But for the federal government to meddle in local planning on a grand scale, the president needs money, lots and lots of money. This is where Senator Chris Dodd comes in, the same Chris Dodd who blocked any reform of Fannie Mae and Freddie Mac, allowing them to spew out one trillion (with a “t”) dollars in subprime mortgages between 2005 and 2007. Chris Dodd announced In January that he would not seek re-election this year (some say because news that he received $800,000 in cut-rate mortgages from Countrywide Mortgage had tainted him with the electorate). However, in March Dodd announced:
I only have about eight to 10 months. My goal is to see the Livable Communities Act become law before I retire.
The Livable Communities Act will fund the federal Partnership for Sustainable Communities to the tune of $4 billion over 4 years. While addressing his fellow senators, Dodd stated that one reason to enact the Livable Communities Act is because:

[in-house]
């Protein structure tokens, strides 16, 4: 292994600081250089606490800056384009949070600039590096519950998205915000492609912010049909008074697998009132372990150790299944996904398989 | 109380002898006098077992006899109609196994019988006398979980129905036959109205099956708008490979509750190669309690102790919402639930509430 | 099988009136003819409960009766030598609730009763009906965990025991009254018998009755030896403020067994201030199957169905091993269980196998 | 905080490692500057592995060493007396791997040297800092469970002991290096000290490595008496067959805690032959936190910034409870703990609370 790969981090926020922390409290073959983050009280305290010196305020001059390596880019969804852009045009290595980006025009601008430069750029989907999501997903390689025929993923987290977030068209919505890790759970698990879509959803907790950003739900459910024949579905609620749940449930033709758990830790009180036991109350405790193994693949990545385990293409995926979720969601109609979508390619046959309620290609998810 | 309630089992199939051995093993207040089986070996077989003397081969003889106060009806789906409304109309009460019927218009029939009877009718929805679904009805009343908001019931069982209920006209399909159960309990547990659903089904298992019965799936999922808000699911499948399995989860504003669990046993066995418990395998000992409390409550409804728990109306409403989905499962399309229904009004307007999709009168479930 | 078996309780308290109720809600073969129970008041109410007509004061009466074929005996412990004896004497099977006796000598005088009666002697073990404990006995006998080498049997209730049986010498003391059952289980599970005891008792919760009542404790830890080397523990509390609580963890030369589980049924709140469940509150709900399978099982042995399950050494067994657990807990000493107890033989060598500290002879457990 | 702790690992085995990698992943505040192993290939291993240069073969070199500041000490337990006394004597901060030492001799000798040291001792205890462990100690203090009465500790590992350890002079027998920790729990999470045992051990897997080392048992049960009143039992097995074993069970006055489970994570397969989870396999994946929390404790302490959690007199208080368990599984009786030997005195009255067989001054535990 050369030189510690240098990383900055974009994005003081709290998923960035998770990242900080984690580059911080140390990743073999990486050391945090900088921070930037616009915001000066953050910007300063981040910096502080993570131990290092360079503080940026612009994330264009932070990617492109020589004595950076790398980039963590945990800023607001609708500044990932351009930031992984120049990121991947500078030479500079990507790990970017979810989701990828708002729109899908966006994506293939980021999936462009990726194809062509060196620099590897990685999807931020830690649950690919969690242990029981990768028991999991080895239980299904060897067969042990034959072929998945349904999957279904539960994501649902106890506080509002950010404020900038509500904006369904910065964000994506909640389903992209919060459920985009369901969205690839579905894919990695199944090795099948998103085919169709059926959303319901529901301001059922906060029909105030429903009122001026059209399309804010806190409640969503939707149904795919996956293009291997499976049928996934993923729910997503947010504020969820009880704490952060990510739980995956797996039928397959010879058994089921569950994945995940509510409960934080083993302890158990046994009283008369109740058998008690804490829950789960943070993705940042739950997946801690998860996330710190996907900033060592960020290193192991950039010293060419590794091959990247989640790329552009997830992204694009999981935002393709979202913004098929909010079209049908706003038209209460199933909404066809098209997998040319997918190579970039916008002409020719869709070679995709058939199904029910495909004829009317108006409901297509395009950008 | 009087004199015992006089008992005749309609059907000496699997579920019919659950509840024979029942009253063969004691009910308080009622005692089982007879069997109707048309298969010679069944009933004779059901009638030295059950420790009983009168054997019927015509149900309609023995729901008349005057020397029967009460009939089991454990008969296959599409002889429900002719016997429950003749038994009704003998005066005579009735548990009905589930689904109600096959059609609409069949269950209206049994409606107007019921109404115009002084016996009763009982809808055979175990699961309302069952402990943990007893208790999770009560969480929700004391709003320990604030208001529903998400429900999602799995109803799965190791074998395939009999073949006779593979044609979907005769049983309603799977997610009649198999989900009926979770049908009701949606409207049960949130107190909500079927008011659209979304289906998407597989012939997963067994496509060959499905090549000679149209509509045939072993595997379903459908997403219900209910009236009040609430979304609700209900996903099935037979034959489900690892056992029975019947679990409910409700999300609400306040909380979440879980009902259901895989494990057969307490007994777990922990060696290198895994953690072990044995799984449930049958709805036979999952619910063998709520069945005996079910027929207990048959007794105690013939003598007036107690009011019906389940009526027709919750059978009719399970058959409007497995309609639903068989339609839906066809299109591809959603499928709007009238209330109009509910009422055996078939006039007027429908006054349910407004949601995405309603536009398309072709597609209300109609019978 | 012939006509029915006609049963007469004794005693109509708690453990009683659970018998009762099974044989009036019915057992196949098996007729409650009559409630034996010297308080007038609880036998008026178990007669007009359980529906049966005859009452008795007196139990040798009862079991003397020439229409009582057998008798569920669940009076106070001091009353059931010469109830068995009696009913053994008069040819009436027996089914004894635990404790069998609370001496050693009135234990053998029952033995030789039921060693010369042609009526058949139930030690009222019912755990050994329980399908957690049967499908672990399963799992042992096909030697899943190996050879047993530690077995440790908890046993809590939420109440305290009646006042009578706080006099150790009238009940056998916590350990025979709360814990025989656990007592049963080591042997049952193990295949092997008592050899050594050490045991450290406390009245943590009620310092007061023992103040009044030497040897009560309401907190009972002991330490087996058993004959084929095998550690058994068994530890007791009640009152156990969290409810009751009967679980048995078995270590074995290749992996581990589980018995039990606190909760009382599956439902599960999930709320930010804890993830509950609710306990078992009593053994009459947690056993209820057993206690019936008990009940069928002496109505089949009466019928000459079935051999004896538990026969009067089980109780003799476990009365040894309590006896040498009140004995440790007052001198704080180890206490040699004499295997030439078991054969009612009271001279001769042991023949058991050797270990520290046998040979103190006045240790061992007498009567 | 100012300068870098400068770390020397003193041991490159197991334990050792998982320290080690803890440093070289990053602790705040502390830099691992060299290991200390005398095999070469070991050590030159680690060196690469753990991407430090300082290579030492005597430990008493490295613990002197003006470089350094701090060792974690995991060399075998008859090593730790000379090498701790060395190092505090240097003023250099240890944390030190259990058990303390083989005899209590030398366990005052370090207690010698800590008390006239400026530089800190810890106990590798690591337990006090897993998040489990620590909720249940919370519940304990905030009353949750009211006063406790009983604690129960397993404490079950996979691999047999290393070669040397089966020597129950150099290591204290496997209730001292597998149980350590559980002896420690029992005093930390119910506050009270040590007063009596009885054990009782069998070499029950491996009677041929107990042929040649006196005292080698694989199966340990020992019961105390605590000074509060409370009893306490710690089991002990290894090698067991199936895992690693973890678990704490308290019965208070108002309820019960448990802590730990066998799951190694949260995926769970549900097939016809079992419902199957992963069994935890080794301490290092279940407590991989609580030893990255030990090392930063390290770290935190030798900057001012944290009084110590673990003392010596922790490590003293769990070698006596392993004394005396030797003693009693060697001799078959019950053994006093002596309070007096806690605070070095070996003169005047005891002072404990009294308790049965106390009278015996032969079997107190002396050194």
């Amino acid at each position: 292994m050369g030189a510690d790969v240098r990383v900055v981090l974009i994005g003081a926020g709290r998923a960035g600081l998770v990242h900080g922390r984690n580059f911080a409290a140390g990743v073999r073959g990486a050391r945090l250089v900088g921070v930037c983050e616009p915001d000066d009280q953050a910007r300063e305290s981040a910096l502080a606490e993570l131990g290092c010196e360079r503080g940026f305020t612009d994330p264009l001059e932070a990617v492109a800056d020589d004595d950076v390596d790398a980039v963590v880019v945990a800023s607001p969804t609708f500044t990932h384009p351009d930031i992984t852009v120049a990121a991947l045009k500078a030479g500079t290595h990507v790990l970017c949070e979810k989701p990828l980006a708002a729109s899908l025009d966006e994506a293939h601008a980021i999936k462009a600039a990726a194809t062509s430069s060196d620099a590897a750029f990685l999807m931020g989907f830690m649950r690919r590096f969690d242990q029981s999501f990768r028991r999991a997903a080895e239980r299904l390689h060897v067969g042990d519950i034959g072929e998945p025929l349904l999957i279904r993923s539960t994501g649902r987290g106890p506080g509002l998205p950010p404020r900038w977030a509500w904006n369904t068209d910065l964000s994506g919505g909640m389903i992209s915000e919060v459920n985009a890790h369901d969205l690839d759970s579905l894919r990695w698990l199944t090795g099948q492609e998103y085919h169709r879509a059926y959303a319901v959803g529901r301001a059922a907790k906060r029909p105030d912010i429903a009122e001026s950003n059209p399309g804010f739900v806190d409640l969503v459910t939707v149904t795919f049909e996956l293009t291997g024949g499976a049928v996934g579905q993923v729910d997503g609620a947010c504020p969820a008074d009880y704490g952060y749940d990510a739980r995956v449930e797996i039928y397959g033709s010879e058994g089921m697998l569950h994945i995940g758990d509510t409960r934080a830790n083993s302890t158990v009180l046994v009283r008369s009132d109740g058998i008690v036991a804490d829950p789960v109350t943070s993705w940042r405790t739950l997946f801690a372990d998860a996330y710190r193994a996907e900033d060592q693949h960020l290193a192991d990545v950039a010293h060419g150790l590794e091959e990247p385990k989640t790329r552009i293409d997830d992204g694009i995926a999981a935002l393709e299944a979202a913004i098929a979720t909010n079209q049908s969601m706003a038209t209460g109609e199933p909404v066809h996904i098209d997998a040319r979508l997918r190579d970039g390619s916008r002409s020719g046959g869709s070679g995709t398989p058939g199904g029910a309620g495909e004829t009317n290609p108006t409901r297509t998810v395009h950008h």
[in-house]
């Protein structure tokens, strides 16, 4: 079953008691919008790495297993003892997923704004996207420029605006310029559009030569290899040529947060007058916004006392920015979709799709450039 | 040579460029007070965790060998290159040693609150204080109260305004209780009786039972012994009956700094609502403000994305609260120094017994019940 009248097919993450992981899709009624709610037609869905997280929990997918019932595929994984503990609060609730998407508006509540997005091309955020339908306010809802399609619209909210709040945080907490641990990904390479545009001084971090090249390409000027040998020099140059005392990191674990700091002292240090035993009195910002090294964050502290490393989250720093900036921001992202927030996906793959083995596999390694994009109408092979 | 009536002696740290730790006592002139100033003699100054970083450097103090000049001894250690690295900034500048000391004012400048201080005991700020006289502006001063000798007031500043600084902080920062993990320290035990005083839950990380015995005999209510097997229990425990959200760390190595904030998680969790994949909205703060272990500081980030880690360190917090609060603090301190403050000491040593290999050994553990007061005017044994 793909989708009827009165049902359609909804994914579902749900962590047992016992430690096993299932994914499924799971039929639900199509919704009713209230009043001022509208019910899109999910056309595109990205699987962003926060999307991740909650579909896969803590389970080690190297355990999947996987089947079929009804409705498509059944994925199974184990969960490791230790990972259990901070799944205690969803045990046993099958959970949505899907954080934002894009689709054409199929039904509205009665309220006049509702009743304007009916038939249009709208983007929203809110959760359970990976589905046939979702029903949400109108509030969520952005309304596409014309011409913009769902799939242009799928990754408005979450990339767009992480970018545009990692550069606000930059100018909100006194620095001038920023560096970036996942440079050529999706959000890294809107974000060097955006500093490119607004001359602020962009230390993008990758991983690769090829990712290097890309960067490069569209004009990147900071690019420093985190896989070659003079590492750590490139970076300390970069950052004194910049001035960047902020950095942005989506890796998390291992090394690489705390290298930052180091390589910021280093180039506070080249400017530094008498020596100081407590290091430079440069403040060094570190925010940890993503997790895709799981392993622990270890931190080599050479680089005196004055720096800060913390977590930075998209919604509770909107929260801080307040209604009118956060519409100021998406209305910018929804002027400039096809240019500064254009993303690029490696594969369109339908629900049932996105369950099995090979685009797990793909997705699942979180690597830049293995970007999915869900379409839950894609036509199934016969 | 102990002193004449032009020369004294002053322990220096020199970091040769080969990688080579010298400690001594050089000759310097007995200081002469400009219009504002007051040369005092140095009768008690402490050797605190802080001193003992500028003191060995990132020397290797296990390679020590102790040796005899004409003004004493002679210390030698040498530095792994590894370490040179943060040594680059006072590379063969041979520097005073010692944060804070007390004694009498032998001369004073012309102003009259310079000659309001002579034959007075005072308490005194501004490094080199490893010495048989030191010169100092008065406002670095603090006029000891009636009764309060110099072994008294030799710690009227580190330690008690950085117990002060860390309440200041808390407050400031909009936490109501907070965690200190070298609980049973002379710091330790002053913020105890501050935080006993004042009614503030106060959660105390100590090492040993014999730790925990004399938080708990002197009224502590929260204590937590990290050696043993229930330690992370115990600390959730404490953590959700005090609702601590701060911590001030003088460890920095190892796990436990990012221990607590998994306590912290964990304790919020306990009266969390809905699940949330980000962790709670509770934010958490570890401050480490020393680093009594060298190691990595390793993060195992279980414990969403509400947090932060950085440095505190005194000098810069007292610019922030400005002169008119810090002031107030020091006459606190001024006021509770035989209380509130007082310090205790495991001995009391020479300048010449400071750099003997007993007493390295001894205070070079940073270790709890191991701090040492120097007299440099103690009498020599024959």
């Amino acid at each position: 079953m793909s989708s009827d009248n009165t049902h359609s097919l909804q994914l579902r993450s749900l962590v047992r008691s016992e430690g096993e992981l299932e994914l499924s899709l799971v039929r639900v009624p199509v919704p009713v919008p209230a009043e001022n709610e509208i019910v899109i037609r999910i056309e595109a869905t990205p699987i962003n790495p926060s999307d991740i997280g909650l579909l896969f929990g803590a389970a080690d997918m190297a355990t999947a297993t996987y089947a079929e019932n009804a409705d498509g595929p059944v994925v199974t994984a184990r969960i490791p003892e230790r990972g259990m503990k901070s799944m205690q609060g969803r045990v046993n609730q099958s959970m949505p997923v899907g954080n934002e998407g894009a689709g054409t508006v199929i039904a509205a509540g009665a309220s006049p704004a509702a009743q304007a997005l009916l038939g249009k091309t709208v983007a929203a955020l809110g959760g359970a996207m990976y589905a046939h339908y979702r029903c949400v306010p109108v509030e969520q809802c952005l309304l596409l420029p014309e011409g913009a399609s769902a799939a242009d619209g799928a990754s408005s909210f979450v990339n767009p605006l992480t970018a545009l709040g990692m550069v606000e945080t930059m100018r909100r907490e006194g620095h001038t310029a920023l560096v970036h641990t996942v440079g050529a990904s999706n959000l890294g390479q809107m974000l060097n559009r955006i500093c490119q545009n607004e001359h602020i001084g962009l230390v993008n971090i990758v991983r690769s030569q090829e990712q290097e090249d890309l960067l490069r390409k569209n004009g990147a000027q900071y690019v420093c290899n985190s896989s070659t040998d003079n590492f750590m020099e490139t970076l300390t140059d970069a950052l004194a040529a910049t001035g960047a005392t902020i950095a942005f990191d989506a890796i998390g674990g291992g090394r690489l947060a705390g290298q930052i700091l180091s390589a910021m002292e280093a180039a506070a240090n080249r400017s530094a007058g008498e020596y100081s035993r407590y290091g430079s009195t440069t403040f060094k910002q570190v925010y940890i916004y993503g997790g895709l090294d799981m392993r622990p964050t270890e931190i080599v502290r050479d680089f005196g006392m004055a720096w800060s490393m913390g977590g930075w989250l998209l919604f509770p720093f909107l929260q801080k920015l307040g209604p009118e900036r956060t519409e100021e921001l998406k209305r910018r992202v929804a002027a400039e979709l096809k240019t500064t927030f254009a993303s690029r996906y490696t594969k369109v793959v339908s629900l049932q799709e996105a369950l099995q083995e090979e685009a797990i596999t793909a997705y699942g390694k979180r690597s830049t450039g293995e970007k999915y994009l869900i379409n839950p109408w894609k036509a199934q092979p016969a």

Several new studies have also shown that homes in ‘location-efficient’ communities are less likely to be at risk of foreclosure due to lower transportation costs.
Yes, that’s right; Dodd has the gall to express concern about people being foreclosed upon because they are spending so much on gas. It’s as if he thinks everyone is unaware that the federal Community Reinvestment Act (CRA) pressured lenders into extending mortgages to people who couldn’t afford them. If I had to choose between attributing the foreclosure crisis to federal policy or gas money, I’m going to fault the federal policy.